Top of the City- This is growing on me. I didn't like the original but the instrumentation is punchier.
And So is Love- I like this song in its original form and don't really see much difference in this version. I still like it but the changes are unremarkable.
Rubberband Girl- Always have hated this song and this has just made me hate it more! I had to force myself to listen to the end then wiped it from my ipod...

Finally- some things that don't seem to have been mentioned. Does anyone else think this sounds as though you are listening through treacle? The sound quality is really poor. She seems to have gone from tinny digital in the original tracks to thick and stodgy in these versions... And does anyone else think that although admirable, some of the vocal timings of these reworkings feel like she's trying to catch up on the instrumentation at times.

So this is a bit of a curate's egg- good in parts. Kate, I still love you but Aerial or Hounds of Love this aint.
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4 of 7 people found the following review helpful
2.0 out of 5 stars Cash Cow, 16 Aug 2011
This review is from: Director's Cut (Audio CD)
It's always disappointing when your teenage heroes let you down. I would actually have preferred not to have this album at all, because it's clearly been made as a money-spinner to pick up the slack for the NEW new album. I guess this is understandable with an artist like Kate who is far from prolific, but I personally feel...well..ripped off. I bought Lady Gaga's remix album and am happy to let that pound away while I do the housework or whatevs, but I expected more from a Kate-approved - by all account, Kate-instigated project. The packaging is beautiful,and the artwork. The remixed TRS doesn't sound very different to me at all. But DC itself is just awful. Kate's original lyrics were far sexier and more romantic - if she was so pleased that the Joyce estate finally let her use them, couldn't they have been a bonus track on the forthcoming album?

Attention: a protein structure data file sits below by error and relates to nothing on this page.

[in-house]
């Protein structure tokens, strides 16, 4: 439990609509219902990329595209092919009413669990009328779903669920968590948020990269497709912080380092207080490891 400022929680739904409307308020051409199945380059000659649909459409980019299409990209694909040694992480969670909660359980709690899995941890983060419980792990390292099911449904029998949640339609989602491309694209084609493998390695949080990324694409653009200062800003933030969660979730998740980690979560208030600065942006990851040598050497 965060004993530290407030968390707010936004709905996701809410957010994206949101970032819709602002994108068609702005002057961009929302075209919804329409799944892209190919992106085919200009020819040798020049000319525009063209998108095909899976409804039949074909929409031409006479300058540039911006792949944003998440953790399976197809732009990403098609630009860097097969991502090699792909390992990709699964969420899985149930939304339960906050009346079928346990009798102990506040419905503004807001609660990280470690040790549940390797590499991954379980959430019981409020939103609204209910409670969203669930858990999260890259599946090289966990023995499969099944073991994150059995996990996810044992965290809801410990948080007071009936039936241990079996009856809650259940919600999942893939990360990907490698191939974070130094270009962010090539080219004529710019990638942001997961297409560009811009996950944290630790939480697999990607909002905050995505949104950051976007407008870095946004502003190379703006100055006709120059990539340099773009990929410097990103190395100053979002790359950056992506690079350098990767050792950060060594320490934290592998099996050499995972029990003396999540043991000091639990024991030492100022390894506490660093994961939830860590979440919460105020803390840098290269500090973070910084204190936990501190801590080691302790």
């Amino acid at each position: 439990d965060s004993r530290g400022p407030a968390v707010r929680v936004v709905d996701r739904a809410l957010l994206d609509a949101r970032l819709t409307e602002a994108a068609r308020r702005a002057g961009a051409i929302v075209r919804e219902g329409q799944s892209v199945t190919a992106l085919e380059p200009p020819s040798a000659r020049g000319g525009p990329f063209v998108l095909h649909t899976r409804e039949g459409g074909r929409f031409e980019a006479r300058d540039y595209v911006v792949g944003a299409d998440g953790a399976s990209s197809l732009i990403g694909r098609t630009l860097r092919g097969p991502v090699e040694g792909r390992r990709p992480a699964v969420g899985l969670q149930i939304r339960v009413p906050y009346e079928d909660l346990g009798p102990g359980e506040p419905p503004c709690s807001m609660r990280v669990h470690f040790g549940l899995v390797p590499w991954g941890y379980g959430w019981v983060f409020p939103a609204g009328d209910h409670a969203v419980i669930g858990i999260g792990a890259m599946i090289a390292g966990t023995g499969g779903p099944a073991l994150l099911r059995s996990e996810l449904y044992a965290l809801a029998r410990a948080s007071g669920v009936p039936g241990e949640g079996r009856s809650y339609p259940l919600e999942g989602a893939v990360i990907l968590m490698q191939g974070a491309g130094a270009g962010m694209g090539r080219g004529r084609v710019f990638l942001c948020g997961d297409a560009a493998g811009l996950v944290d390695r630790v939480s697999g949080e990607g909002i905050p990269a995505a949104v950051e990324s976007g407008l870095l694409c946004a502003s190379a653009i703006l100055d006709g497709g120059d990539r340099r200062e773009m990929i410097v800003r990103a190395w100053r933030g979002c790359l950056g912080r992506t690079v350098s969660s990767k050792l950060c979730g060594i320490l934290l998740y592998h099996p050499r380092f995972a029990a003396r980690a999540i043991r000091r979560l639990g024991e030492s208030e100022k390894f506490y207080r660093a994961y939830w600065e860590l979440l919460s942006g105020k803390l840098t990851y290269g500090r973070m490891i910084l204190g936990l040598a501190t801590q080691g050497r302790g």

'Song of Solomon' just sounds like a warm-up for the original track, just with some of the more emotional vocals taken out. "TRS" with it's 'whoop whoop' sounds like a karaoke joke. "Never Be mine" and 'Top of the City' are just the same. I will admit to quite liking the "Rolling Stones" version of RBG - that's what I thought this album was going to be about; re-interpretation. But those awful WOOO-scary-ghost BV's (along with the lyric change - if life is 'sweet' why are all the ghosties so sad?) ruin ASIL. And the other two abominations 'TWW' and "MOP"...I find them unlistenable. It sounds like 40 years of - ahem - cigarette smoke has duffed up Kate's voice, and now she's just taped having her mates round and giving a couple of the old tracks a go. I do like what she's done with 'Lily' and 'Deeper Understanding', and I had hoped that's what the whole album would be like - alternative versions, not embarassingly inferior ones. Yes, I know the mantra of Bush religion (she doesn't owe us anything, blah, blah) but when you release an album as duff as this, you're kind of sticking two fingers up at the hardcore fans; after all, they are going to be the only ones buying it. All I can hope is that the $30 bucks I contributed will go toward the next album - which will be a thing of unsurpassed beauty; not unlike Aerial was.
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Director's Cut by Kate Bush (Audio CD - 2011)